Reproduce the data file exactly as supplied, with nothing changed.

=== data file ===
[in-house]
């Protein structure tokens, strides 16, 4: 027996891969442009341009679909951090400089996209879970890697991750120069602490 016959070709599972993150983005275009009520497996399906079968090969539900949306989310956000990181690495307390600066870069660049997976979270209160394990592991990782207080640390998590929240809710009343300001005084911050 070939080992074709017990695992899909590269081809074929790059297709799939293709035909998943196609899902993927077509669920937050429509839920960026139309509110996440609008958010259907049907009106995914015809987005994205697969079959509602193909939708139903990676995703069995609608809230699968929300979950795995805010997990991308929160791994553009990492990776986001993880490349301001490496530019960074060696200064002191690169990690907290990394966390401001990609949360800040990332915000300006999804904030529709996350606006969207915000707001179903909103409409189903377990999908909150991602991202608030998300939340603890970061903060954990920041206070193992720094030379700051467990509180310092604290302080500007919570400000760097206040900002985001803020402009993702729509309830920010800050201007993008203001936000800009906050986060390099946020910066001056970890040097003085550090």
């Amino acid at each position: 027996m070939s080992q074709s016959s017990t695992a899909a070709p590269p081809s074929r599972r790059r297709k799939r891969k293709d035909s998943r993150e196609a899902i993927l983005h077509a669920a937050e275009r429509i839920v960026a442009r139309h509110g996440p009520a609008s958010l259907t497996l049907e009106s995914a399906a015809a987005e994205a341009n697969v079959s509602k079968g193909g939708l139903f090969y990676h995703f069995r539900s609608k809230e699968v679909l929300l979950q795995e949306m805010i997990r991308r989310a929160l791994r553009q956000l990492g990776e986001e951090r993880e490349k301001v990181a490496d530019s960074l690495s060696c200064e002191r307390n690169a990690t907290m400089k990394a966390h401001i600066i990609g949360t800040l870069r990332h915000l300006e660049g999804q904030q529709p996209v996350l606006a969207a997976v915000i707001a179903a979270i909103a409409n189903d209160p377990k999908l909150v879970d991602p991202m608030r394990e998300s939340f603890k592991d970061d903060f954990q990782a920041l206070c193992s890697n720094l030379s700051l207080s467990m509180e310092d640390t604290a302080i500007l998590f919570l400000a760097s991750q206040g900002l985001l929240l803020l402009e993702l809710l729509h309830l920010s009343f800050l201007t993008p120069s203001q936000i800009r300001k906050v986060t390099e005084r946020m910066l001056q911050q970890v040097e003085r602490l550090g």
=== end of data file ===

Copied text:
[in-house]
């Protein structure tokens, strides 16, 4: 027996891969442009341009679909951090400089996209879970890697991750120069602490 016959070709599972993150983005275009009520497996399906079968090969539900949306989310956000990181690495307390600066870069660049997976979270209160394990592991990782207080640390998590929240809710009343300001005084911050 070939080992074709017990695992899909590269081809074929790059297709799939293709035909998943196609899902993927077509669920937050429509839920960026139309509110996440609008958010259907049907009106995914015809987005994205697969079959509602193909939708139903990676995703069995609608809230699968929300979950795995805010997990991308929160791994553009990492990776986001993880490349301001490496530019960074060696200064002191690169990690907290990394966390401001990609949360800040990332915000300006999804904030529709996350606006969207915000707001179903909103409409189903377990999908909150991602991202608030998300939340603890970061903060954990920041206070193992720094030379700051467990509180310092604290302080500007919570400000760097206040900002985001803020402009993702729509309830920010800050201007993008203001936000800009906050986060390099946020910066001056970890040097003085550090």
């Amino acid at each position: 027996m070939s080992q074709s016959s017990t695992a899909a070709p590269p081809s074929r599972r790059r297709k799939r891969k293709d035909s998943r993150e196609a899902i993927l983005h077509a669920a937050e275009r429509i839920v960026a442009r139309h509110g996440p009520a609008s958010l259907t497996l049907e009106s995914a399906a015809a987005e994205a341009n697969v079959s509602k079968g193909g939708l139903f090969y990676h995703f069995r539900s609608k809230e699968v679909l929300l979950q795995e949306m805010i997990r991308r989310a929160l791994r553009q956000l990492g990776e986001e951090r993880e490349k301001v990181a490496d530019s960074l690495s060696c200064e002191r307390n690169a990690t907290m400089k990394a966390h401001i600066i990609g949360t800040l870069r990332h915000l300006e660049g999804q904030q529709p996209v996350l606006a969207a997976v915000i707001a179903a979270i909103a409409n189903d209160p377990k999908l909150v879970d991602p991202m608030r394990e998300s939340f603890k592991d970061d903060f954990q990782a920041l206070c193992s890697n720094l030379s700051l207080s467990m509180e310092d640390t604290a302080i500007l998590f919570l400000a760097s991750q206040g900002l985001l929240l803020l402009e993702l809710l729509h309830l920010s009343f800050l201007t993008p120069s203001q936000i800009r300001k906050v986060t390099e005084r946020m910066l001056q911050q970890v040097e003085r602490l550090g």